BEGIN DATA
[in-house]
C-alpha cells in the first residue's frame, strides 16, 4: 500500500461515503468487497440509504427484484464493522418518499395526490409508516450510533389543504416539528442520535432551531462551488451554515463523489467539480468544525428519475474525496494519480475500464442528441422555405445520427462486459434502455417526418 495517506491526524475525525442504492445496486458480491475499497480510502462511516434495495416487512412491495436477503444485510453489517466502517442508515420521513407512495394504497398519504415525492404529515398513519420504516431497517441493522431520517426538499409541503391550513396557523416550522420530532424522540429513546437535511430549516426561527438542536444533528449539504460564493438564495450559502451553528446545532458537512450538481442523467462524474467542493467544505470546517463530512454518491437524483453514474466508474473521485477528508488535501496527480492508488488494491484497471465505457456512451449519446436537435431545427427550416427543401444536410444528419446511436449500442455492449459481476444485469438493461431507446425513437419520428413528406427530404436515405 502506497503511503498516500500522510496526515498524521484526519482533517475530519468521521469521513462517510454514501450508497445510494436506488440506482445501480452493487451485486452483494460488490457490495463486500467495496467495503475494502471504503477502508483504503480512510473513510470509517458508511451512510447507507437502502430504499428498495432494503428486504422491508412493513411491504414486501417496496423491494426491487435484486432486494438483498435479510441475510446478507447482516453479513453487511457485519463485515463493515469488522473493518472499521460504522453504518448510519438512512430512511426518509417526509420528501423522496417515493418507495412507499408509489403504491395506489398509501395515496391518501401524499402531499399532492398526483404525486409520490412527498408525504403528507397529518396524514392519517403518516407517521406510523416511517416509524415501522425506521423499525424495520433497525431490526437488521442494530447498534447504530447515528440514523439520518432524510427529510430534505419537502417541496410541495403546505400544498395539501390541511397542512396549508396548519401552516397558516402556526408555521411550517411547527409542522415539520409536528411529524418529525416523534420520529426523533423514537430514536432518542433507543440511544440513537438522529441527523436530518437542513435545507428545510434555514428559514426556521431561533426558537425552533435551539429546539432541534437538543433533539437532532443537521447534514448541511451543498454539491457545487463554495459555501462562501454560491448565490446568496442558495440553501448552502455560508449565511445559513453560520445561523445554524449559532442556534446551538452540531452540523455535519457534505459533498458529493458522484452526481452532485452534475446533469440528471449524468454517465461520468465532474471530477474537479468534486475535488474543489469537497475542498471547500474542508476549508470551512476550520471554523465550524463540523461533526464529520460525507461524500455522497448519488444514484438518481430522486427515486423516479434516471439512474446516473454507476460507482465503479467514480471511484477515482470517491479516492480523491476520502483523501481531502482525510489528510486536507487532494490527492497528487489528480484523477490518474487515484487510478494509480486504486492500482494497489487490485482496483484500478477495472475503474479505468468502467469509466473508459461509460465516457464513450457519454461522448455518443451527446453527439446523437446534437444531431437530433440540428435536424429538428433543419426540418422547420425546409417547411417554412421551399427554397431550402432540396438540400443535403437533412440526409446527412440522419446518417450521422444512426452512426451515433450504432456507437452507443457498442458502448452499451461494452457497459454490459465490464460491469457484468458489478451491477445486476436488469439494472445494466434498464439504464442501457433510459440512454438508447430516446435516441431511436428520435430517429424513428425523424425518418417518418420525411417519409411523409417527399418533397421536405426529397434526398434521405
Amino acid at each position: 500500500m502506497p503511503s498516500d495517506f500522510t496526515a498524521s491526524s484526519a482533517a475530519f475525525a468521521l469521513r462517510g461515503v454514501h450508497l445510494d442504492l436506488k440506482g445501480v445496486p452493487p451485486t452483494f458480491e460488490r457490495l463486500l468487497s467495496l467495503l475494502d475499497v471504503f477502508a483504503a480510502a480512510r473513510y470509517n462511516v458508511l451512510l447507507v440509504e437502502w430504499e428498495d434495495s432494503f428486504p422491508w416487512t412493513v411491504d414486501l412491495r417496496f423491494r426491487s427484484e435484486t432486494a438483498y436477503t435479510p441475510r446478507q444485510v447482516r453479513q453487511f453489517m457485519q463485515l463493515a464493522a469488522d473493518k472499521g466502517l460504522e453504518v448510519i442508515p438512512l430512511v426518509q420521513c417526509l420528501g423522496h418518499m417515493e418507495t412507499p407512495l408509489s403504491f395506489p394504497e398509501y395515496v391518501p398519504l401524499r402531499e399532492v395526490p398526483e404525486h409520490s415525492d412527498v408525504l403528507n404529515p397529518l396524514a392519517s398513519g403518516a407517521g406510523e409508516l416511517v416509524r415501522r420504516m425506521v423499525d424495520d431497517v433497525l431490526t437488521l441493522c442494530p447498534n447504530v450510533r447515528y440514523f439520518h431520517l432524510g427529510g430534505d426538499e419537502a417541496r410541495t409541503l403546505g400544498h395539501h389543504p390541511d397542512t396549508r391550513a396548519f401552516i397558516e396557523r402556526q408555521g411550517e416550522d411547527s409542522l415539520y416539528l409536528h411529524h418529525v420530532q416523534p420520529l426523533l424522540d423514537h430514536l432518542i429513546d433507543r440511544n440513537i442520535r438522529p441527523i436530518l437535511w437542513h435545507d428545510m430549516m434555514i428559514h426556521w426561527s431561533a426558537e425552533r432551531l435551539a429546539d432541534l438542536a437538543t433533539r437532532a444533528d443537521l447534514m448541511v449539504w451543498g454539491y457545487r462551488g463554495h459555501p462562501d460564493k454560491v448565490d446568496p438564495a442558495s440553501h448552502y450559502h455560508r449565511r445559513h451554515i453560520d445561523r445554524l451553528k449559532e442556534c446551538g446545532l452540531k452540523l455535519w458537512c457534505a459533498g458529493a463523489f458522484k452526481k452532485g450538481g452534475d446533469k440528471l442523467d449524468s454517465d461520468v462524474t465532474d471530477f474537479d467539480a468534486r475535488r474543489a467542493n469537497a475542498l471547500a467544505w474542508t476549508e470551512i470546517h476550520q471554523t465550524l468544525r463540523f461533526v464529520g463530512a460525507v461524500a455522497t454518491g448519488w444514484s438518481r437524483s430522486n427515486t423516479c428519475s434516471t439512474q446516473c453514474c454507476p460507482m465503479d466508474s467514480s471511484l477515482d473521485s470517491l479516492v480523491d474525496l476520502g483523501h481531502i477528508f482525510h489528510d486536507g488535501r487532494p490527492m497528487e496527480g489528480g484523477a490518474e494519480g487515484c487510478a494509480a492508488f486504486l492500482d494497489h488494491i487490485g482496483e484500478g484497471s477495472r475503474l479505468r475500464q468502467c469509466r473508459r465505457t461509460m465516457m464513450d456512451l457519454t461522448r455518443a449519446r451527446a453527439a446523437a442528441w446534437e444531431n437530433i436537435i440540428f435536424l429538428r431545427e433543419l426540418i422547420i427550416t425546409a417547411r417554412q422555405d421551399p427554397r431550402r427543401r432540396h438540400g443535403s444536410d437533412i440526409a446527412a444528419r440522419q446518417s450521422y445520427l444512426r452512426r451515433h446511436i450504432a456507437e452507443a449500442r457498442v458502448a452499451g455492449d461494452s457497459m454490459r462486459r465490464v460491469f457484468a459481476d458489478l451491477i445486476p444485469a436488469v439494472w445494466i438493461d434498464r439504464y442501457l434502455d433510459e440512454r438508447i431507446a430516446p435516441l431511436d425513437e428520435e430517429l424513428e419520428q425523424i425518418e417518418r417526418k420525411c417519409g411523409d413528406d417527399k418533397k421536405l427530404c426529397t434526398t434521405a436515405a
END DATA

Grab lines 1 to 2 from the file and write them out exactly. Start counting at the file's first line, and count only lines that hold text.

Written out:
[in-house]
C-alpha cells in the first residue's frame, strides 16, 4: 500500500461515503468487497440509504427484484464493522418518499395526490409508516450510533389543504416539528442520535432551531462551488451554515463523489467539480468544525428519475474525496494519480475500464442528441422555405445520427462486459434502455417526418 495517506491526524475525525442504492445496486458480491475499497480510502462511516434495495416487512412491495436477503444485510453489517466502517442508515420521513407512495394504497398519504415525492404529515398513519420504516431497517441493522431520517426538499409541503391550513396557523416550522420530532424522540429513546437535511430549516426561527438542536444533528449539504460564493438564495450559502451553528446545532458537512450538481442523467462524474467542493467544505470546517463530512454518491437524483453514474466508474473521485477528508488535501496527480492508488488494491484497471465505457456512451449519446436537435431545427427550416427543401444536410444528419446511436449500442455492449459481476444485469438493461431507446425513437419520428413528406427530404436515405 502506497503511503498516500500522510496526515498524521484526519482533517475530519468521521469521513462517510454514501450508497445510494436506488440506482445501480452493487451485486452483494460488490457490495463486500467495496467495503475494502471504503477502508483504503480512510473513510470509517458508511451512510447507507437502502430504499428498495432494503428486504422491508412493513411491504414486501417496496423491494426491487435484486432486494438483498435479510441475510446478507447482516453479513453487511457485519463485515463493515469488522473493518472499521460504522453504518448510519438512512430512511426518509417526509420528501423522496417515493418507495412507499408509489403504491395506489398509501395515496391518501401524499402531499399532492398526483404525486409520490412527498408525504403528507397529518396524514392519517403518516407517521406510523416511517416509524415501522425506521423499525424495520433497525431490526437488521442494530447498534447504530447515528440514523439520518432524510427529510430534505419537502417541496410541495403546505400544498395539501390541511397542512396549508396548519401552516397558516402556526408555521411550517411547527409542522415539520409536528411529524418529525416523534420520529426523533423514537430514536432518542433507543440511544440513537438522529441527523436530518437542513435545507428545510434555514428559514426556521431561533426558537425552533435551539429546539432541534437538543433533539437532532443537521447534514448541511451543498454539491457545487463554495459555501462562501454560491448565490446568496442558495440553501448552502455560508449565511445559513453560520445561523445554524449559532442556534446551538452540531452540523455535519457534505459533498458529493458522484452526481452532485452534475446533469440528471449524468454517465461520468465532474471530477474537479468534486475535488474543489469537497475542498471547500474542508476549508470551512476550520471554523465550524463540523461533526464529520460525507461524500455522497448519488444514484438518481430522486427515486423516479434516471439512474446516473454507476460507482465503479467514480471511484477515482470517491479516492480523491476520502483523501481531502482525510489528510486536507487532494490527492497528487489528480484523477490518474487515484487510478494509480486504486492500482494497489487490485482496483484500478477495472475503474479505468468502467469509466473508459461509460465516457464513450457519454461522448455518443451527446453527439446523437446534437444531431437530433440540428435536424429538428433543419426540418422547420425546409417547411417554412421551399427554397431550402432540396438540400443535403437533412440526409446527412440522419446518417450521422444512426452512426451515433450504432456507437452507443457498442458502448452499451461494452457497459454490459465490464460491469457484468458489478451491477445486476436488469439494472445494466434498464439504464442501457433510459440512454438508447430516446435516441431511436428520435430517429424513428425523424425518418417518418420525411417519409411523409417527399418533397421536405426529397434526398434521405